• Cuttings: One of the most common methods for propagating is to take stem cuttings in late spring or early summer. Cut a stem about 4-6 inches long, remove the lower leaves and plant the cutting in a well-draining soil mixture. Keep the soil moist but not waterlogged, and place the cutting in bright, indirect light. In about 2-3 weeks, roots should have developed, and new growth should appear.
  • Division: Another way to propagate is to divide the plant during the spring or fall. Gently dig up the entire plant, then separate it into smaller sections, ensuring each section has a good root system. Replant each section in well-draining soil and water thoroughly.
  • Seed: Another method is to grow from seed. Sow seeds in a well-draining soil mixture in late winter or early spring when there’s no sign of heavy frost. Cover the seeds with a light layer of soil, water well and keep the soil moist. Seeds should germinate in about 2-3 weeks, and seedlings should be ready to be transplanted into individual pots when they have a couple of sets of leaves.

Dusty Miller Varieties

Dusty Miller has different varieties, which have some differences between them. Many gardeners should choose the variety that will suit their landscape design.

  • Silver Dust: This is a compact and bushy variety with bright silver foliage that contrasts the garden beautifully. It grows to a height of about 12-18 inches.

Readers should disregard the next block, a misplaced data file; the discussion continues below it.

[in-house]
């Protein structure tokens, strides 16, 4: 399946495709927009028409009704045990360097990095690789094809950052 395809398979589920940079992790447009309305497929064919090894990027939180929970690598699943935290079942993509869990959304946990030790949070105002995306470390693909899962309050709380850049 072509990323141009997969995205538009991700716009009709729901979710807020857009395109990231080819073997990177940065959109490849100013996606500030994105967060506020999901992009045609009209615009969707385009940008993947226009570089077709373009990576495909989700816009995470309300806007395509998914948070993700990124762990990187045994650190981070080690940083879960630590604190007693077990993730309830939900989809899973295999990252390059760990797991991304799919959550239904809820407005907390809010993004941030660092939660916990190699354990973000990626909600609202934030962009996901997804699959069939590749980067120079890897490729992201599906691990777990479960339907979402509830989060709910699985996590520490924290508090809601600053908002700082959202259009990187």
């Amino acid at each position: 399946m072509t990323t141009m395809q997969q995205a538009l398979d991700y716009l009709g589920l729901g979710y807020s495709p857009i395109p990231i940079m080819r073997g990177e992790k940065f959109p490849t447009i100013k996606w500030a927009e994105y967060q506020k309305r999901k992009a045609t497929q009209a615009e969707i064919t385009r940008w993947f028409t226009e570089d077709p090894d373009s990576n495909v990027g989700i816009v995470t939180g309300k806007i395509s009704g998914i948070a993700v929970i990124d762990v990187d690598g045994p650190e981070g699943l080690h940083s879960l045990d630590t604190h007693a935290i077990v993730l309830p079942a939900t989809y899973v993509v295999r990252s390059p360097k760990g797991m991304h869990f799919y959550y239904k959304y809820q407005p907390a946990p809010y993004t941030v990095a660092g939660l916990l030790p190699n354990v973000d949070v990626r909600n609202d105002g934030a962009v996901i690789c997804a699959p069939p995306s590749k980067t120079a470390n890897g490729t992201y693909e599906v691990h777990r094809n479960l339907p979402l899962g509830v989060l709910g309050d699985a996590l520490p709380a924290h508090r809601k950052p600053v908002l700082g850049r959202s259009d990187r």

• New Look: This variety has a more upright growth habit, reaching a height of about 18-24 inches. The foliage is a soft silver color with a slightly wrinkled texture. This variety looks almost similar to Lamb’s Ear plant.
  • Silver Lace: This tender perennial’s lacy, delicate leaves look lovely.

Dusty Miller Companion Plants

From contrasting color plants to silver-gray plants, Dusty Miller can add versatility to your garden by being a companion plant.


Aster Plant

Beautiful purple colored blooms of Aster look fantastic when planted next to Dusty Miller. Moreover, Asters provide nectar for pollinators, which can help dusty miller to attract beneficial insects that will help control pests.


Salvia Plant

Salvia has different varieties with red, purple and violet-colored blooms that complement the silver-gray foliage of Dusty Miller well. Being taller than Dusty Miller, Salvia can provide some shade during the hot summer months.


Coleus Plant

The contrasting colors of the two plants can create a stunning display in any garden. Dusty Miller complements the bold, red foliage of coleus really well. One variety of coleus which you can plant with Dusty Miller is the ”Kong Coleus”.